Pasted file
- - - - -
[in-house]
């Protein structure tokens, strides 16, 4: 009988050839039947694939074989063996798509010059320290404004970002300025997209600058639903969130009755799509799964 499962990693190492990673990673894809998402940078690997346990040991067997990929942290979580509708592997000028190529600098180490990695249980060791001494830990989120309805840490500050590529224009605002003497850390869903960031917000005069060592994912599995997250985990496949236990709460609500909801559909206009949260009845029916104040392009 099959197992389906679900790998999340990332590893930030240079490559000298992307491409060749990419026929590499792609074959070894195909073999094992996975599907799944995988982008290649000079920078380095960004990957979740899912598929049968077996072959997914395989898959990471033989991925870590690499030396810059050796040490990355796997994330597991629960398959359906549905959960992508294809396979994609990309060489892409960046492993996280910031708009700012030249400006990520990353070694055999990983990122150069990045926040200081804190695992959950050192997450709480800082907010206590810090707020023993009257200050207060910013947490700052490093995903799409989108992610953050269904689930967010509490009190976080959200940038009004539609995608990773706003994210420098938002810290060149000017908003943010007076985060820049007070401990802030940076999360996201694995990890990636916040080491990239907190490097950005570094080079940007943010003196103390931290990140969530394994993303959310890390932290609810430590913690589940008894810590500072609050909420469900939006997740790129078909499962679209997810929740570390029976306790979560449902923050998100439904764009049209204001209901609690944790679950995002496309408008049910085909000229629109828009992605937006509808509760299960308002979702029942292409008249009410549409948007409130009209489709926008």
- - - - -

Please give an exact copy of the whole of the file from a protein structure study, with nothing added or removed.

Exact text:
[in-house]
């Protein structure tokens, strides 16, 4: 009988050839039947694939074989063996798509010059320290404004970002300025997209600058639903969130009755799509799964 499962990693190492990673990673894809998402940078690997346990040991067997990929942290979580509708592997000028190529600098180490990695249980060791001494830990989120309805840490500050590529224009605002003497850390869903960031917000005069060592994912599995997250985990496949236990709460609500909801559909206009949260009845029916104040392009 099959197992389906679900790998999340990332590893930030240079490559000298992307491409060749990419026929590499792609074959070894195909073999094992996975599907799944995988982008290649000079920078380095960004990957979740899912598929049968077996072959997914395989898959990471033989991925870590690499030396810059050796040490990355796997994330597991629960398959359906549905959960992508294809396979994609990309060489892409960046492993996280910031708009700012030249400006990520990353070694055999990983990122150069990045926040200081804190695992959950050192997450709480800082907010206590810090707020023993009257200050207060910013947490700052490093995903799409989108992610953050269904689930967010509490009190976080959200940038009004539609995608990773706003994210420098938002810290060149000017908003943010007076985060820049007070401990802030940076999360996201694995990890990636916040080491990239907190490097950005570094080079940007943010003196103390931290990140969530394994993303959310890390932290609810430590913690589940008894810590500072609050909420469900939006997740790129078909499962679209997810929740570390029976306790979560449902923050998100439904764009049209204001209901609690944790679950995002496309408008049910085909000229629109828009992605937006509808509760299960308002979702029942292409008249009410549409948007409130009209489709926008």